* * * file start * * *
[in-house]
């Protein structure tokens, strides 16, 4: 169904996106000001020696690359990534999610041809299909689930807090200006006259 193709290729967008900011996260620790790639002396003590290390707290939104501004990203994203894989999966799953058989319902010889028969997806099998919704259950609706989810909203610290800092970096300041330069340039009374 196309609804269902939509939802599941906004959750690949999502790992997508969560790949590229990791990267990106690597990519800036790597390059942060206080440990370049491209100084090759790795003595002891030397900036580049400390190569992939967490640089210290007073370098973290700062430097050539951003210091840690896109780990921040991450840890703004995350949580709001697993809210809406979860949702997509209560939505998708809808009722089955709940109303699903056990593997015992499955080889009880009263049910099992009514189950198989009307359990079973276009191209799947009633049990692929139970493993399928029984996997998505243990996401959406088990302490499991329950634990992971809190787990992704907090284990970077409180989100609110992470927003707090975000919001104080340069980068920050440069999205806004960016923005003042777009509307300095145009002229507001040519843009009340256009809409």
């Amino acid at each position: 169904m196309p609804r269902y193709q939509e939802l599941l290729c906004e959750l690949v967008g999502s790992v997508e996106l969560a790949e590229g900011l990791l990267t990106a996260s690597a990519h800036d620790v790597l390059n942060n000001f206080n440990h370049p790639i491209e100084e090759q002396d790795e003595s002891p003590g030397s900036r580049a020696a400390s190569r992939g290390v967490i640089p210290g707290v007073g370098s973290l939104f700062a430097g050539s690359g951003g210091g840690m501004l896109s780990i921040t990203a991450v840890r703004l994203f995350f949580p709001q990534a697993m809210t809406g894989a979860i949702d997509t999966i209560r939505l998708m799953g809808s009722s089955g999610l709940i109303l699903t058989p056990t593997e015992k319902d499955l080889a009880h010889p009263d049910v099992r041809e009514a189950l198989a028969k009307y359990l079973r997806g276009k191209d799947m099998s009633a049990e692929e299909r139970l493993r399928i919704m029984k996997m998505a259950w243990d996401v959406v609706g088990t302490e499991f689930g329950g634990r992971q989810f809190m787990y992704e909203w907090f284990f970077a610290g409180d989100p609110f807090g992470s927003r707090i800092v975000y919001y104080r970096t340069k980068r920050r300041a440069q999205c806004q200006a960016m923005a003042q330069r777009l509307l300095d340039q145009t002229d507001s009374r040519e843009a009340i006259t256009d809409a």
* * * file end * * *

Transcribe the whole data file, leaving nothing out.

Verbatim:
[in-house]
């Protein structure tokens, strides 16, 4: 169904996106000001020696690359990534999610041809299909689930807090200006006259 193709290729967008900011996260620790790639002396003590290390707290939104501004990203994203894989999966799953058989319902010889028969997806099998919704259950609706989810909203610290800092970096300041330069340039009374 196309609804269902939509939802599941906004959750690949999502790992997508969560790949590229990791990267990106690597990519800036790597390059942060206080440990370049491209100084090759790795003595002891030397900036580049400390190569992939967490640089210290007073370098973290700062430097050539951003210091840690896109780990921040991450840890703004995350949580709001697993809210809406979860949702997509209560939505998708809808009722089955709940109303699903056990593997015992499955080889009880009263049910099992009514189950198989009307359990079973276009191209799947009633049990692929139970493993399928029984996997998505243990996401959406088990302490499991329950634990992971809190787990992704907090284990970077409180989100609110992470927003707090975000919001104080340069980068920050440069999205806004960016923005003042777009509307300095145009002229507001040519843009009340256009809409």
């Amino acid at each position: 169904m196309p609804r269902y193709q939509e939802l599941l290729c906004e959750l690949v967008g999502s790992v997508e996106l969560a790949e590229g900011l990791l990267t990106a996260s690597a990519h800036d620790v790597l390059n942060n000001f206080n440990h370049p790639i491209e100084e090759q002396d790795e003595s002891p003590g030397s900036r580049a020696a400390s190569r992939g290390v967490i640089p210290g707290v007073g370098s973290l939104f700062a430097g050539s690359g951003g210091g840690m501004l896109s780990i921040t990203a991450v840890r703004l994203f995350f949580p709001q990534a697993m809210t809406g894989a979860i949702d997509t999966i209560r939505l998708m799953g809808s009722s089955g999610l709940i109303l699903t058989p056990t593997e015992k319902d499955l080889a009880h010889p009263d049910v099992r041809e009514a189950l198989a028969k009307y359990l079973r997806g276009k191209d799947m099998s009633a049990e692929e299909r139970l493993r399928i919704m029984k996997m998505a259950w243990d996401v959406v609706g088990t302490e499991f689930g329950g634990r992971q989810f809190m787990y992704e909203w907090f284990f970077a610290g409180d989100p609110f807090g992470s927003r707090i800092v975000y919001y104080r970096t340069k980068r920050r300041a440069q999205c806004q200006a960016m923005a003042q330069r777009l509307l300095d340039q145009t002229d507001s009374r040519e843009a009340i006259t256009d809409a």